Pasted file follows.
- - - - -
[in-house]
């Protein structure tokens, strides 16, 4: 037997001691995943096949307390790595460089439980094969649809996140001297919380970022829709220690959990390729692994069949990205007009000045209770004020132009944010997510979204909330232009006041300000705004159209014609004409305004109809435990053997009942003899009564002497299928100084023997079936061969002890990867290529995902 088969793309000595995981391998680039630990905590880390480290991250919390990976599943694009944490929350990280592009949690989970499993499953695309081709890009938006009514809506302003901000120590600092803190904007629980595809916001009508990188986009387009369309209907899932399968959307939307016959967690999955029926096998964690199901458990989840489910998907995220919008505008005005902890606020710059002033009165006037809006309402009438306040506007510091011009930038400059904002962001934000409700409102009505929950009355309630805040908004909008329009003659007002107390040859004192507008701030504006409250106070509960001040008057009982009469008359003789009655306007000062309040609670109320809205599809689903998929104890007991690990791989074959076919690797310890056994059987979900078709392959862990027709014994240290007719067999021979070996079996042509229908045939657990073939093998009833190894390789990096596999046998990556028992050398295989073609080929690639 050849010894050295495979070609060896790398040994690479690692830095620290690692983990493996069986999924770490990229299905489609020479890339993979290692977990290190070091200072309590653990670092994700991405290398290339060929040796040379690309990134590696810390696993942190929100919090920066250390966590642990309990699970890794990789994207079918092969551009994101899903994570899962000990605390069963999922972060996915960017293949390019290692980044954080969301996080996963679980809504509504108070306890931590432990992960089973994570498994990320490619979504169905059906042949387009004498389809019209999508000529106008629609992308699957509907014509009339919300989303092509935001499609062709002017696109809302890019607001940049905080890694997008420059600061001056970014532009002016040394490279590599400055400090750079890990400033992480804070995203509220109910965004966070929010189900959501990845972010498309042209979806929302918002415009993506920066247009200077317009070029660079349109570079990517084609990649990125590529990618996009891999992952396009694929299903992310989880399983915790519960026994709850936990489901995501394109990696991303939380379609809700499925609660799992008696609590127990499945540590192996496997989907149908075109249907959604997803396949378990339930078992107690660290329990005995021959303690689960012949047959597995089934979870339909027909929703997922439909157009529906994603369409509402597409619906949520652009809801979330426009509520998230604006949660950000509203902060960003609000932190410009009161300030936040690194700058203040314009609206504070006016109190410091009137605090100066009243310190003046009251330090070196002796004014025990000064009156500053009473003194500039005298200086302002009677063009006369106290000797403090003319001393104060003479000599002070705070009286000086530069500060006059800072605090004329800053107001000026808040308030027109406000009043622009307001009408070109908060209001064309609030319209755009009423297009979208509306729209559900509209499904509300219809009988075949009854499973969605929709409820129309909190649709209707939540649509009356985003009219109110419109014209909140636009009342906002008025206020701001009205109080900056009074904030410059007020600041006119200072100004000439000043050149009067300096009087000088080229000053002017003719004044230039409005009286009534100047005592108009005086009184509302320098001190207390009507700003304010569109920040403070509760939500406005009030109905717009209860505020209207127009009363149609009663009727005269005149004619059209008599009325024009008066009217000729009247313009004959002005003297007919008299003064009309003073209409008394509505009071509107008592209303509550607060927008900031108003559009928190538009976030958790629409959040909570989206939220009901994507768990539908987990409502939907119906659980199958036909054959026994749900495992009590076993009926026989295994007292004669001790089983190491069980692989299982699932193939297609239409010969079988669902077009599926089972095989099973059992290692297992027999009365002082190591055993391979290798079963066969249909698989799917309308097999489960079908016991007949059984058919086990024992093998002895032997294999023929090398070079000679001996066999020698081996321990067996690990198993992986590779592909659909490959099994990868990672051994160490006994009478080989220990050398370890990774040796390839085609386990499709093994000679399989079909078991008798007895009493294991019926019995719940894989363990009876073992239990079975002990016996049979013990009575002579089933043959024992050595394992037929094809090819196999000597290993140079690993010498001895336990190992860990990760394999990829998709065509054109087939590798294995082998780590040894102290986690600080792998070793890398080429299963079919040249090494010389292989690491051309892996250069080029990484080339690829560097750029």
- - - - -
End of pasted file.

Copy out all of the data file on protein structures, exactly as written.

[in-house]
């Protein structure tokens, strides 16, 4: 037997001691995943096949307390790595460089439980094969649809996140001297919380970022829709220690959990390729692994069949990205007009000045209770004020132009944010997510979204909330232009006041300000705004159209014609004409305004109809435990053997009942003899009564002497299928100084023997079936061969002890990867290529995902 088969793309000595995981391998680039630990905590880390480290991250919390990976599943694009944490929350990280592009949690989970499993499953695309081709890009938006009514809506302003901000120590600092803190904007629980595809916001009508990188986009387009369309209907899932399968959307939307016959967690999955029926096998964690199901458990989840489910998907995220919008505008005005902890606020710059002033009165006037809006309402009438306040506007510091011009930038400059904002962001934000409700409102009505929950009355309630805040908004909008329009003659007002107390040859004192507008701030504006409250106070509960001040008057009982009469008359003789009655306007000062309040609670109320809205599809689903998929104890007991690990791989074959076919690797310890056994059987979900078709392959862990027709014994240290007719067999021979070996079996042509229908045939657990073939093998009833190894390789990096596999046998990556028992050398295989073609080929690639 050849010894050295495979070609060896790398040994690479690692830095620290690692983990493996069986999924770490990229299905489609020479890339993979290692977990290190070091200072309590653990670092994700991405290398290339060929040796040379690309990134590696810390696993942190929100919090920066250390966590642990309990699970890794990789994207079918092969551009994101899903994570899962000990605390069963999922972060996915960017293949390019290692980044954080969301996080996963679980809504509504108070306890931590432990992960089973994570498994990320490619979504169905059906042949387009004498389809019209999508000529106008629609992308699957509907014509009339919300989303092509935001499609062709002017696109809302890019607001940049905080890694997008420059600061001056970014532009002016040394490279590599400055400090750079890990400033992480804070995203509220109910965004966070929010189900959501990845972010498309042209979806929302918002415009993506920066247009200077317009070029660079349109570079990517084609990649990125590529990618996009891999992952396009694929299903992310989880399983915790519960026994709850936990489901995501394109990696991303939380379609809700499925609660799992008696609590127990499945540590192996496997989907149908075109249907959604997803396949378990339930078992107690660290329990005995021959303690689960012949047959597995089934979870339909027909929703997922439909157009529906994603369409509402597409619906949520652009809801979330426009509520998230604006949660950000509203902060960003609000932190410009009161300030936040690194700058203040314009609206504070006016109190410091009137605090100066009243310190003046009251330090070196002796004014025990000064009156500053009473003194500039005298200086302002009677063009006369106290000797403090003319001393104060003479000599002070705070009286000086530069500060006059800072605090004329800053107001000026808040308030027109406000009043622009307001009408070109908060209001064309609030319209755009009423297009979208509306729209559900509209499904509300219809009988075949009854499973969605929709409820129309909190649709209707939540649509009356985003009219109110419109014209909140636009009342906002008025206020701001009205109080900056009074904030410059007020600041006119200072100004000439000043050149009067300096009087000088080229000053002017003719004044230039409005009286009534100047005592108009005086009184509302320098001190207390009507700003304010569109920040403070509760939500406005009030109905717009209860505020209207127009009363149609009663009727005269005149004619059209008599009325024009008066009217000729009247313009004959002005003297007919008299003064009309003073209409008394509505009071509107008592209303509550607060927008900031108003559009928190538009976030958790629409959040909570989206939220009901994507768990539908987990409502939907119906659980199958036909054959026994749900495992009590076993009926026989295994007292004669001790089983190491069980692989299982699932193939297609239409010969079988669902077009599926089972095989099973059992290692297992027999009365002082190591055993391979290798079963066969249909698989799917309308097999489960079908016991007949059984058919086990024992093998002895032997294999023929090398070079000679001996066999020698081996321990067996690990198993992986590779592909659909490959099994990868990672051994160490006994009478080989220990050398370890990774040796390839085609386990499709093994000679399989079909078991008798007895009493294991019926019995719940894989363990009876073992239990079975002990016996049979013990009575002579089933043959024992050595394992037929094809090819196999000597290993140079690993010498001895336990190992860990990760394999990829998709065509054109087939590798294995082998780590040894102290986690600080792998070793890398080429299963079919040249090494010389292989690491051309892996250069080029990484080339690829560097750029």